You can also create a named system Mutex, which is the kind that can be shared between processes. You do this by using the overloaded constructors that take a name argument. When using a named Mutex, it is important to see if the Mutex you are looking for has already been created, because it is possible to create several Mutexes with the same name that exist independently of one another.

You can test to see if a Mutex exists by using the static Mutex.OpenExisting() method, which takes a string argument as the name of the Mutex you wish to create. If a Mutex with the name you have provided exists, it is returned by the Open Existing() method. A System.Threading.WaitHandleCannotBe Opened Exception is thrown if a Mutex has not already been created with that name.

This shows how to use the OpenExisting() method and the overloaded constructor to test for, create, and use a shared Mutex. To test this listing, you must run two or more instances of the compiled program. Control of the Mutex will pass from process to process each time you press the Enter key. If you compile and run the code in this listing, the program will loop forever, so you can safely close the console window when you have had enough.

Interprocess Mutex Use

Tip: You must be careful to pick a distinctive name for your Mutex to avoid conflicting with other programs running on the same machine. You will get some very odd behavior if you share a Mutex with someone else’s application.

Using Declarative Synchronization
So far, we have saw how to selectively apply synchronization to critical regions. An alternative is to declaratively synchronize all of the fields and methods in a class by applying the Synchronization attribute. Your class must extend
System.ContextBoundObject and import the System.Runtime.Remoting.Contexts namespace in order to be able to use the Synchronization attribute.

To demonstrate declarative synchronization with our bank account example, let’ change the BankAccount class so that the balance can be read with the GetBalance() method and incremented with the IncrementBalance() method, as shown in Listing. Now, all of the code statements are contained in a single class and can be synchronized by applying the Synchronization attribute and having the BankAccount class extend ContextBoundObject.

Using Declarative Synchronization

The problem with using the Synchronization attribute is that every field and method of your class, even if they don’t modify shared data, becomes synchronized using a single lock, and this can cause a performance problem. Declarative synchronization is a heavy-handed approach to avoiding data races and should be used with caution.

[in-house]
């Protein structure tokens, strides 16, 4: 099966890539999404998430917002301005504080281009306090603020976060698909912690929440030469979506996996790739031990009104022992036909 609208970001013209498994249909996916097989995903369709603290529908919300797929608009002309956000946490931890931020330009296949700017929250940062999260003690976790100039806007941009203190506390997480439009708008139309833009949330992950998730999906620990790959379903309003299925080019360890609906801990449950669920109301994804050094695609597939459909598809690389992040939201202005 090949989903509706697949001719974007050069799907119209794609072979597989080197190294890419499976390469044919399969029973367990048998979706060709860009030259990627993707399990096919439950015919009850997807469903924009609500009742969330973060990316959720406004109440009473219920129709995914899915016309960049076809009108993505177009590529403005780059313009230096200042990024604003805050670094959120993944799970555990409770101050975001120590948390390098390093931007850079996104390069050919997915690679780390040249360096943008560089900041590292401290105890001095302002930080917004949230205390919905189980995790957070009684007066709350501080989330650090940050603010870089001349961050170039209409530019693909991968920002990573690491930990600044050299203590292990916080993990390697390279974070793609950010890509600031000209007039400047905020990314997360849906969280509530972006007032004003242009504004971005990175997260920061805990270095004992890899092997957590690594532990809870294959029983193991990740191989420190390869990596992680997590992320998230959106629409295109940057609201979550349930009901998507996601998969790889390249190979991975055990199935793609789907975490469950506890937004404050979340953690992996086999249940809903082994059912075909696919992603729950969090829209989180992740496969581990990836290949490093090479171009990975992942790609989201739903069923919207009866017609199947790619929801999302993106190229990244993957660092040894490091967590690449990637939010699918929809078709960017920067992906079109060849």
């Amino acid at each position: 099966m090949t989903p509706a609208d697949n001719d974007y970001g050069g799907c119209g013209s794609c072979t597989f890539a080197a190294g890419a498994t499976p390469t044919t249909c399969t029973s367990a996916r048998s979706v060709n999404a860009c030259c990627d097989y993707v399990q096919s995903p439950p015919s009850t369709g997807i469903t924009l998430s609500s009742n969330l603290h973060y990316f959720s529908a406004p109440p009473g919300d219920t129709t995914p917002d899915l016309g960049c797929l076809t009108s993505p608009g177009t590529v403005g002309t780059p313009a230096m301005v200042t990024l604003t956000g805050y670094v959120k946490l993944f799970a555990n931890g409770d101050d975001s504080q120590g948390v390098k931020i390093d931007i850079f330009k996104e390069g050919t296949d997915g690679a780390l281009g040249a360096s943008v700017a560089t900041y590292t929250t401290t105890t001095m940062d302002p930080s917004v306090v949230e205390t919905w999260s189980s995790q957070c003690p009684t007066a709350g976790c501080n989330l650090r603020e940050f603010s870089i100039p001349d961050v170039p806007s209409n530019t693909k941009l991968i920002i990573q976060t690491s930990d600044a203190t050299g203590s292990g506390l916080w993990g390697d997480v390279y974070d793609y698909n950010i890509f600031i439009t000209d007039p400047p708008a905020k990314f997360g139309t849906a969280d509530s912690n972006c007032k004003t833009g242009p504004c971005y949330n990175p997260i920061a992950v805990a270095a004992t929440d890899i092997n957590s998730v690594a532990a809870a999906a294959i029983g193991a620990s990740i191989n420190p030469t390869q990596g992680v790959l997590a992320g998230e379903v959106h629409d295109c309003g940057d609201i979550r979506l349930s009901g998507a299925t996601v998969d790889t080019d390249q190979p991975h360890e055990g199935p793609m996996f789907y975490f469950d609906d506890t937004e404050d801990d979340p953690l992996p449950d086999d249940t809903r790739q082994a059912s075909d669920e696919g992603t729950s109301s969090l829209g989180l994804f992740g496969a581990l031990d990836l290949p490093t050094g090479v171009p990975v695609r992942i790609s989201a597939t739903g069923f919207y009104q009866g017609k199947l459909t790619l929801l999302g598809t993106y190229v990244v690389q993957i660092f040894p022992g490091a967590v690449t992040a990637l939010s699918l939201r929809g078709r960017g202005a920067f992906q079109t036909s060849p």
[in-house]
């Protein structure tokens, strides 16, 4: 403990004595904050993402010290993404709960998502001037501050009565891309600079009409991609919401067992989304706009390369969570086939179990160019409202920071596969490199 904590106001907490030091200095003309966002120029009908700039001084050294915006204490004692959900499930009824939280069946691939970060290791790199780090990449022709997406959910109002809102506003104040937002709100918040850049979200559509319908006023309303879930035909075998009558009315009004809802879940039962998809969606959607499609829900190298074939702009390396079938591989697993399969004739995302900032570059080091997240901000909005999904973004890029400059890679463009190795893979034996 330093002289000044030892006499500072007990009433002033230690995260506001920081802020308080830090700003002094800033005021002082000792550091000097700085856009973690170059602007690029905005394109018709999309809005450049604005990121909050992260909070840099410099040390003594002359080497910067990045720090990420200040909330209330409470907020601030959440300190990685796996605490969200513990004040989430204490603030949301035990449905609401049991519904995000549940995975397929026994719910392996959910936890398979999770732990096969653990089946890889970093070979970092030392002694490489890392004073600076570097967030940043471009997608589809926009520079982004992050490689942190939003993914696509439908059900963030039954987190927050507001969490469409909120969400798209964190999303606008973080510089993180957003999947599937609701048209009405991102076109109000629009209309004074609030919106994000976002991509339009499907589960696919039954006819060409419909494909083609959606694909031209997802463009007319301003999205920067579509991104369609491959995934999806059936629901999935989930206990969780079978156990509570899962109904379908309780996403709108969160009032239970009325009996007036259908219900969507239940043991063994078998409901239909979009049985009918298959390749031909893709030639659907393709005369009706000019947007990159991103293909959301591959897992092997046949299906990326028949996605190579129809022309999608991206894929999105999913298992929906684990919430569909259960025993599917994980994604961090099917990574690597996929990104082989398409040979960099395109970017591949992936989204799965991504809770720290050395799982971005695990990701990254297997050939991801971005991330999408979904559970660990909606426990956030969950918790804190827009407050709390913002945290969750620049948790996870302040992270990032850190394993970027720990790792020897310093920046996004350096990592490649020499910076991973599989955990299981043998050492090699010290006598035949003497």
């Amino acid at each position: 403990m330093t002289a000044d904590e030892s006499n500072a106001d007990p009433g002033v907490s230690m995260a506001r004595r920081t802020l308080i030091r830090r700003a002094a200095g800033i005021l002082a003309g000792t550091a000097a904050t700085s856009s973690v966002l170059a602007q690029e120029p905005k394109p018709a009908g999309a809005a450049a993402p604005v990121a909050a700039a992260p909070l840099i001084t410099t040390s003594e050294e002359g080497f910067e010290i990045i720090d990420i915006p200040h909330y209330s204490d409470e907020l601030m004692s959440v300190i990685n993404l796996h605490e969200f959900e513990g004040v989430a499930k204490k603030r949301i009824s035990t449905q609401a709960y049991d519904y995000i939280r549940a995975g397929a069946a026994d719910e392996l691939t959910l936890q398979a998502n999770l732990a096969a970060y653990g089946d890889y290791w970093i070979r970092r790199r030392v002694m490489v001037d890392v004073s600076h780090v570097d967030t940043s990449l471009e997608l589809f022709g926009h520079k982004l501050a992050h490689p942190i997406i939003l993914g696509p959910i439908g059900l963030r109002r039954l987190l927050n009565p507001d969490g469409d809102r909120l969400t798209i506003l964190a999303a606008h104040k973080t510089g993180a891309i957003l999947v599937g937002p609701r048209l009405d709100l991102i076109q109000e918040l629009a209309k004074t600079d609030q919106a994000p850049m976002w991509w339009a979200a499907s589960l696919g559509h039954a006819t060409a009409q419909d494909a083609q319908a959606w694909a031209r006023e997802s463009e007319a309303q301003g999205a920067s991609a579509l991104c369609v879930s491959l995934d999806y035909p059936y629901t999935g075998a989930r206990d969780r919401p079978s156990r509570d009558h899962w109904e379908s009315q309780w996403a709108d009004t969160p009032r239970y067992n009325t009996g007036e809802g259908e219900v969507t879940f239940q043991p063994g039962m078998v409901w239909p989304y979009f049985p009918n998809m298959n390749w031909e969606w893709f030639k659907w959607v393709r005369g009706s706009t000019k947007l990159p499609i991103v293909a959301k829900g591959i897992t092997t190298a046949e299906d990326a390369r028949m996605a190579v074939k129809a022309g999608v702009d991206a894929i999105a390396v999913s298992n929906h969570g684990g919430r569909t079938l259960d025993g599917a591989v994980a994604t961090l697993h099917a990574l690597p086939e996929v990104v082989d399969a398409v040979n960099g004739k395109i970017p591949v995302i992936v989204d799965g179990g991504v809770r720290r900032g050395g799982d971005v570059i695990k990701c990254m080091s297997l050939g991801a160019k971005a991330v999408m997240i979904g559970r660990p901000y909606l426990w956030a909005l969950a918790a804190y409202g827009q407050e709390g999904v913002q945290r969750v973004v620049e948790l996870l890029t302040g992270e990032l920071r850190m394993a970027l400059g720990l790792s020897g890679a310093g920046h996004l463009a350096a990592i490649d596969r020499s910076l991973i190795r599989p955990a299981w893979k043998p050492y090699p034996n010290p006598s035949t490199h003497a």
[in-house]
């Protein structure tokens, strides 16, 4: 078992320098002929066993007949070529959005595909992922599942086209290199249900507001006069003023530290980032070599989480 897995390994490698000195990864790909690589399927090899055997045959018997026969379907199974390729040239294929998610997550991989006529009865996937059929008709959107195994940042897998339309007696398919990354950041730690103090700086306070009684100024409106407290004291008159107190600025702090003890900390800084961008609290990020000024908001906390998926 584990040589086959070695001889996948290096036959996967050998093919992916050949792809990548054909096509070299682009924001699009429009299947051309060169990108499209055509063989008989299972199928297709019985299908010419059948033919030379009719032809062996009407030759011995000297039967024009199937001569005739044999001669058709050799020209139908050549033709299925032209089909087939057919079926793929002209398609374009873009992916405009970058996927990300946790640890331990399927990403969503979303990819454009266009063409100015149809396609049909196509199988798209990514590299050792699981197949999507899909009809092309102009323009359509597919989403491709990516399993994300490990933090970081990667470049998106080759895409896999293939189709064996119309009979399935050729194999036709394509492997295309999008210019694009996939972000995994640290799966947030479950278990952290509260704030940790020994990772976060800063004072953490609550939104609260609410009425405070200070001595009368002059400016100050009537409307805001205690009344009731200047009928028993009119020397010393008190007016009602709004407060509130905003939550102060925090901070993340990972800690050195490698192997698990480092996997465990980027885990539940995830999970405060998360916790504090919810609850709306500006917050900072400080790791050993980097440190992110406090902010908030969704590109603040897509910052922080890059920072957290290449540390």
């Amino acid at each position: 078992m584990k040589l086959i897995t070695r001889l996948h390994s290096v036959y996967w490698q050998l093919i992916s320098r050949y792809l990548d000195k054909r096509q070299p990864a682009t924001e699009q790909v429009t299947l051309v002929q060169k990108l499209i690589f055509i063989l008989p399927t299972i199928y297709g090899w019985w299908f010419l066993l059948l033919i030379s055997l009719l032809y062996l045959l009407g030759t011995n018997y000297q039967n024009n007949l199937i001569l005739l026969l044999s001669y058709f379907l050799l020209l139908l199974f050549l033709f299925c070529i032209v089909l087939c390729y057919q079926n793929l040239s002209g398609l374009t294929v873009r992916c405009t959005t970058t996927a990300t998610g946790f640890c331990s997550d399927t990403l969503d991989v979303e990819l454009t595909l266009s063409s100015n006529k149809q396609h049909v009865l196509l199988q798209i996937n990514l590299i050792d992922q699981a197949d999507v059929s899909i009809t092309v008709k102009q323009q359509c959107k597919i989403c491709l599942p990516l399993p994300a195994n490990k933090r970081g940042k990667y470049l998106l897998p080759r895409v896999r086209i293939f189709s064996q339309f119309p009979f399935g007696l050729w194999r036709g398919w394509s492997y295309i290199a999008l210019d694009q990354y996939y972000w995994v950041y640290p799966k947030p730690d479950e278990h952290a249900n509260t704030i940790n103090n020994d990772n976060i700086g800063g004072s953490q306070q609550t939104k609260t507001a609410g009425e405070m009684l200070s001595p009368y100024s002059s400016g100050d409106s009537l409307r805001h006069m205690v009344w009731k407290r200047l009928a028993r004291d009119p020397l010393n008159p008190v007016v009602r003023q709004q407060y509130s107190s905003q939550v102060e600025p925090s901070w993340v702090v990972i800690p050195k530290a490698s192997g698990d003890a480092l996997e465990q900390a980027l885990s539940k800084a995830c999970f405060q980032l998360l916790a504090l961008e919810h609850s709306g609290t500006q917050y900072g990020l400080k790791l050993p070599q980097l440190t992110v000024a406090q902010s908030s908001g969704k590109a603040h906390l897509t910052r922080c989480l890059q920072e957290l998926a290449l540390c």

Using Reader-Writer Locks
The synchronization primitives discussed so far consider all Tasks as equally likely to cause a data race. That idea is reasonable, but in many situations, it is not true. Often, there will be many Tasks that only need to read shared data and only a few that need to modify it. Lots of Tasks can read a data value concurrently without causing a data race—only changing data causes problems.

A reader-writer lock is a common performance optimization and contains two locks—one for reading data and one for writing data—and allows multiple reader Tasks to acquire the read lock simultaneously. When a writer comes along and requests the write lock, it is made to wait for any active readers to release the read lock before being allowed to proceed, at which point the reader acquires both the read and write locks and has exclusive access to the critical region. This means that any requests by readers or writers to acquire either lock are made to wait until the active writer has finished with the critical region and releases the locks.

Using the ReaderWriterLockSlim Class

The System.Threading.ReaderWriterLockSlim class provides a convenient implementation of readerwriter locking that takes care of managing the locks. This class is a lightweight alternative for the heavyweight
System.Threading.ReaderWriter, which Microsoft no longer recommends using. The lightweight version is simpler to use, offers better performance, and avoids some potential deadlocks.

You acquire and release the ReaderWriterLockSlim read lock by calling the EnterReadLock() and ExitReadLock() methods. Similarly, you acquire and release the write lock by calling EnterWriteLock and ExitWriteLock(). The
ReaderWriterLockSlim class only provides the synchronization primitives; it does not enforce the separation between read and write operations in your code. You must be careful to avoid modifying shared data in a Task that has only acquired the read lock. Listing demonstrates the use of the ReaderWriterLockSlim class.